Between home and school: mobilising ‘hard to reach’ parents to engage with their children’s education

Fretwell, Nathan ORCID: https://orcid.org/0000-0002-8192-5843 (2021) Between home and school: mobilising ‘hard to reach’ parents to engage with their children’s education. In: Educational Research for Social Justice: Evidence and Practice from the UK. Ross, Alistair, ed. Education Science, Evidence, and the Public Good, 1 . Springer International Publishing, pp. 97-116. ISBN 9783030625719, e-ISBN 9783030625726. [Book Section] (doi:10.1007/978-3-030-62572-6_5)

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Abstract

The last two decades have witnessed an increasing politicisation of parenting and the emergence of parenting support as a key element of social policy. This policyscape is governed, however, by a narrow conception of the public good. The state has delegated responsibility for children’s future outcomes to parents, extolling parenting support as the means for redressing inequality and securing social mobility. This chapter focuses on a particular variant of parenting support: the use of link workers in mobilising parents to become more engaged in their children’s education. It draws on the evaluation of a local government initiative aimed at improving educational outcomes for white British, working-class pupils by encouraging attitudinal and behavioural change amongst parents deemed ‘hard to reach’ and disengaged from education. I argue that behaviour change approaches are misguided and that improved parental engagement cannot compensate for the impact inequitable socio-economic conditions have upon families’ lives and children’s attainment. The chapter challenges deficit constructions of white working-class parents and contests the parental determinism underpinning social policy. It calls instead for a broadened conception of the public good that accords value to all families and seeks to address the adverse socio-economic conditions affecting parents’ lives rather than simply seeking to (re)form their character and conduct.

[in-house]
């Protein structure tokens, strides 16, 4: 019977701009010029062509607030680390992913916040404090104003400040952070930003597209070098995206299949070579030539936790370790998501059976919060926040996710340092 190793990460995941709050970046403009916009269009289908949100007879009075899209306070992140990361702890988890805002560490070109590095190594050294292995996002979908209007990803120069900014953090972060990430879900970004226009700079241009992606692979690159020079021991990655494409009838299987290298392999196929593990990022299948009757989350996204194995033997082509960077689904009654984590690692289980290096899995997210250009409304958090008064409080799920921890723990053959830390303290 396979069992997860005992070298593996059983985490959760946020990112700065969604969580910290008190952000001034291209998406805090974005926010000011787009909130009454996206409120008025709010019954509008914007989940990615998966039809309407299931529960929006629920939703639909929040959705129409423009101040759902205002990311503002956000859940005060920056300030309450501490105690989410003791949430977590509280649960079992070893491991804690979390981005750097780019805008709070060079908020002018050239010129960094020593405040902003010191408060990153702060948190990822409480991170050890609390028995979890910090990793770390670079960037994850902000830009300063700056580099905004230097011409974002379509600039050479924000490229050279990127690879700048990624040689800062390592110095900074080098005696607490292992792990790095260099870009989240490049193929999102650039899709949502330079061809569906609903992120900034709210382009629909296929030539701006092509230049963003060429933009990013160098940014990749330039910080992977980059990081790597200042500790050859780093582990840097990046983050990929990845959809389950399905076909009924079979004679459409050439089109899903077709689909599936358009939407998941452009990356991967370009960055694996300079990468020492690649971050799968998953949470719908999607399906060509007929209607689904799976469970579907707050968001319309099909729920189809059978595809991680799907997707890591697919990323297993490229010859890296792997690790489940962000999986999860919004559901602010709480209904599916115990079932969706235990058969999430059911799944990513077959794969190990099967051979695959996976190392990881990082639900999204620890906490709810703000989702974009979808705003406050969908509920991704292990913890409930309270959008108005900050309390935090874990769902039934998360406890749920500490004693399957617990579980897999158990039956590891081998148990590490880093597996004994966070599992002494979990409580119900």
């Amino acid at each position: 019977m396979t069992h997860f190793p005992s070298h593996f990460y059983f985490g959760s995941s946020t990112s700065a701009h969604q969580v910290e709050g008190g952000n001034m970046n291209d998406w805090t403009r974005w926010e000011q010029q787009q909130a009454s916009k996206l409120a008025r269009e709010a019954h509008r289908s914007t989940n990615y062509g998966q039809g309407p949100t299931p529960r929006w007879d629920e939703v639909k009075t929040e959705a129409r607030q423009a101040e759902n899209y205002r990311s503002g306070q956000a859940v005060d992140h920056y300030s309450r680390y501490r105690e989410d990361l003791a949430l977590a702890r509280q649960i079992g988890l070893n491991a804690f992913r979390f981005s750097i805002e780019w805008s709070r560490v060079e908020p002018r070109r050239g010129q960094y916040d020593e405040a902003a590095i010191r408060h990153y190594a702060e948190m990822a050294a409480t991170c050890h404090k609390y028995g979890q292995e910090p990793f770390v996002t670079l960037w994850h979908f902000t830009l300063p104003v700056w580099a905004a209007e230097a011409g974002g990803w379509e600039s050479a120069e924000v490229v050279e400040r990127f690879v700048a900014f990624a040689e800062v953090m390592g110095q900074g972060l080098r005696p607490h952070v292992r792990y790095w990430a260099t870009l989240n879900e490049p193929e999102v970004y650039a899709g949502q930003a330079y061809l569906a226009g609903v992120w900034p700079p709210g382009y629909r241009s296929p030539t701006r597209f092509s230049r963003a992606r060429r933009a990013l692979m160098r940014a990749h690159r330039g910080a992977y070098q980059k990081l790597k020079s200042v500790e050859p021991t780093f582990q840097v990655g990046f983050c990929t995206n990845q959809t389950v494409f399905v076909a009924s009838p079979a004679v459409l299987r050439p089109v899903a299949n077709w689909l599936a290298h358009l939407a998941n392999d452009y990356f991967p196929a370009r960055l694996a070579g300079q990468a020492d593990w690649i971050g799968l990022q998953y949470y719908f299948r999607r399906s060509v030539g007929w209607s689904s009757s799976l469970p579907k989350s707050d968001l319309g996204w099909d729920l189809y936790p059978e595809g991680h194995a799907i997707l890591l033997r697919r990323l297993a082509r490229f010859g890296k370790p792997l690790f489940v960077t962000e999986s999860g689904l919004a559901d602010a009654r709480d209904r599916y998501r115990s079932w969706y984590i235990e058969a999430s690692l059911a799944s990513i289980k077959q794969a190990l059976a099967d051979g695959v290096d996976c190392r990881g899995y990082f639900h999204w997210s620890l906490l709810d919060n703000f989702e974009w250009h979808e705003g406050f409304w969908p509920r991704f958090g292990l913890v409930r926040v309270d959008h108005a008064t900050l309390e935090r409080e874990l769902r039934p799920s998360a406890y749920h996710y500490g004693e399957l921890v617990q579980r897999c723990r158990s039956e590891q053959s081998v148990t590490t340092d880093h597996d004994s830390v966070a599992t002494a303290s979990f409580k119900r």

Item Type: Book Section
Research Areas: A. > School of Health and Education > Education
Item ID: 33099
Notes on copyright: This is a post-peer-review, pre-copyedit version of an chapter published in Educational Research for Social Justice: Evidence and Practice from the UK. The final authenticated version is available online at: http://dx.doi.org/10.1007/978-3-030-62572-6_5
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Depositing User: Nathan Fretwell
Date Deposited: 21 May 2021 14:14
Last Modified: 15 Oct 2021 16:57
URI: https://eprints.mdx.ac.uk/id/eprint/33099

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